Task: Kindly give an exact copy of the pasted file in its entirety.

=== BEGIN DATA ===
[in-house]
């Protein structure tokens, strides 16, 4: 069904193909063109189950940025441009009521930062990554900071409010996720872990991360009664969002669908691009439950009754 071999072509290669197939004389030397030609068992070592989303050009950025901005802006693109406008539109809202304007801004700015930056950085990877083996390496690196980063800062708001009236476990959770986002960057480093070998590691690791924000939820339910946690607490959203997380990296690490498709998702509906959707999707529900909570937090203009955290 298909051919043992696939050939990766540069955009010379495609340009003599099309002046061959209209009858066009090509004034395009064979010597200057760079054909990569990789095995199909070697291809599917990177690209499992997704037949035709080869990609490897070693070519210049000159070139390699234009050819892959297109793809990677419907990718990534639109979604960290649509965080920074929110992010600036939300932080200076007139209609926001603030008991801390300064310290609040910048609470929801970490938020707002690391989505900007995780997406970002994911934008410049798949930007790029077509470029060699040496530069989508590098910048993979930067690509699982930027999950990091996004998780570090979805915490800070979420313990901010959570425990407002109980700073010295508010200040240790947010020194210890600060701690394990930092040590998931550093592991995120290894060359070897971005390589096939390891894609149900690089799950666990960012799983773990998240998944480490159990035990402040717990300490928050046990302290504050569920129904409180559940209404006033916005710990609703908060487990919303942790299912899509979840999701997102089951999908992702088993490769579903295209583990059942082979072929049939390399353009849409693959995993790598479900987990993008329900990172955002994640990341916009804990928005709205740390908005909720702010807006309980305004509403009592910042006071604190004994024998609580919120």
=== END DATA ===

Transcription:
[in-house]
């Protein structure tokens, strides 16, 4: 069904193909063109189950940025441009009521930062990554900071409010996720872990991360009664969002669908691009439950009754 071999072509290669197939004389030397030609068992070592989303050009950025901005802006693109406008539109809202304007801004700015930056950085990877083996390496690196980063800062708001009236476990959770986002960057480093070998590691690791924000939820339910946690607490959203997380990296690490498709998702509906959707999707529900909570937090203009955290 298909051919043992696939050939990766540069955009010379495609340009003599099309002046061959209209009858066009090509004034395009064979010597200057760079054909990569990789095995199909070697291809599917990177690209499992997704037949035709080869990609490897070693070519210049000159070139390699234009050819892959297109793809990677419907990718990534639109979604960290649509965080920074929110992010600036939300932080200076007139209609926001603030008991801390300064310290609040910048609470929801970490938020707002690391989505900007995780997406970002994911934008410049798949930007790029077509470029060699040496530069989508590098910048993979930067690509699982930027999950990091996004998780570090979805915490800070979420313990901010959570425990407002109980700073010295508010200040240790947010020194210890600060701690394990930092040590998931550093592991995120290894060359070897971005390589096939390891894609149900690089799950666990960012799983773990998240998944480490159990035990402040717990300490928050046990302290504050569920129904409180559940209404006033916005710990609703908060487990919303942790299912899509979840999701997102089951999908992702088993490769579903295209583990059942082979072929049939390399353009849409693959995993790598479900987990993008329900990172955002994640990341916009804990928005709205740390908005909720702010807006309980305004509403009592910042006071604190004994024998609580919120």